What are the Different Kinds of Ergonomic Office Supplies?

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  • Written By: Tess C. Taylor
  • Edited By: W. Everett
  • Last Modified Date: 10 November 2019
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There are a variety of ergonomic office supplies available that have been designed to help prevent common stresses and injuries that occur in the workplace. These ergonomic office supplies include ergonomic office furniture such as desks, chairs, foot and arm rests, and well-lit work stations. In addition, there are many ergonomic computer products, such as computer keyboards, ergonomic mice, and monitor risers, as well as general office equipment and tools designed to make office work more comfortable.

The most commonly thought of ergonomic office supplies are the desks, chairs, lights, and work stations where employees spend up to eight hours a day performing work duties. Employees who sit for long periods of time need plenty of overall body support to prevent injuries to the back, torso, and neck. Ergonomic office supplies can include chairs and desks that can be adjusted for the comfort of each worker, well-lit cubicles or offices to prevent eye strain, work stations that allow for ease of use of computers and other hand-held office equipment, and computer keyboards and mice that can be used without straining the back, arms, or neck.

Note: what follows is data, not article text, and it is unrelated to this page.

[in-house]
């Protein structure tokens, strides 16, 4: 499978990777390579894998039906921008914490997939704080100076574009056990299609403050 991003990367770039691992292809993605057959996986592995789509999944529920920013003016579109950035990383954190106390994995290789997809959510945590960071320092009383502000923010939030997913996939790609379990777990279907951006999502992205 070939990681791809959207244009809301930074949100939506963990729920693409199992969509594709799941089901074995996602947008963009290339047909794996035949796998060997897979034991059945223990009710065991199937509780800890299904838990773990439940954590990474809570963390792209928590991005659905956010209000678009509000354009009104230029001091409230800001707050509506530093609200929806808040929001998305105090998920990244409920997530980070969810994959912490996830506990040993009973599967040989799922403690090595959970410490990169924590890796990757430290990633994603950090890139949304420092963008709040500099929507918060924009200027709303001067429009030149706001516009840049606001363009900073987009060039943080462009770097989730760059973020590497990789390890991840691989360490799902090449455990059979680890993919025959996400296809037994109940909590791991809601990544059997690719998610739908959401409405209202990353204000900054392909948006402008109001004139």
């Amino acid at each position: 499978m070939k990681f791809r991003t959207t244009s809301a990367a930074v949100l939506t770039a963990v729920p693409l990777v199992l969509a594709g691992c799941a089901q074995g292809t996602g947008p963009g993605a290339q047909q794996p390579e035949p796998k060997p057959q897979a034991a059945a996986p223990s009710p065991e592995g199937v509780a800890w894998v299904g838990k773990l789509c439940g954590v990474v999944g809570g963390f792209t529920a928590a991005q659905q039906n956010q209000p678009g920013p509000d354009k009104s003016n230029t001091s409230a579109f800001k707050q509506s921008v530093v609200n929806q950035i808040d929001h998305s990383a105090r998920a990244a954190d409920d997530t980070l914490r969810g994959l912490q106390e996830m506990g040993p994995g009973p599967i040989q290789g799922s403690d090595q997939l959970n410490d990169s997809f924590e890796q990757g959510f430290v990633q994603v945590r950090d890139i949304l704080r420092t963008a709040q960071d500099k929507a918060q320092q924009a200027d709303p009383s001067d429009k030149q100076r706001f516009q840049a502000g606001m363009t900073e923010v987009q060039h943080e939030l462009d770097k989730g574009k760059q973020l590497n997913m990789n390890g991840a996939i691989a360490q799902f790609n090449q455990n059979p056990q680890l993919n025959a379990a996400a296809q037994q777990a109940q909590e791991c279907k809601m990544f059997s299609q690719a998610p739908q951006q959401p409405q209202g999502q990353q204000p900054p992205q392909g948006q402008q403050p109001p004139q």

In some workplaces, employees are required to stand or walk for long periods of time. Ergonomic office supplies for these workers may include floors that are padded or carpeted in high traffic areas to prevent back and leg injury. Overhead lighting should create a work environment where all employees can see in all areas of the workplace to prevent injuries. In addition, work areas can be kept free of hazardous objects where falls can occur. Office equipment such as copy machines, phones, fax machines, registers and common computer workstations can be placed at eye level so that all employees can reasonably access them without having to reach or stretch unnaturally.

Workplaces that take care to create an ergonomic environment will likely have fewer workplace injuries. Offices where employees need to lift heavy objects, such as boxes and packages, should have hand lifts and reaching tools to help employees do their work without putting additional strain on their backs. Chairs that sit high and include foot rests can also be used in an office environment where there are high counters to prevent back, neck, and eye strain on the job.


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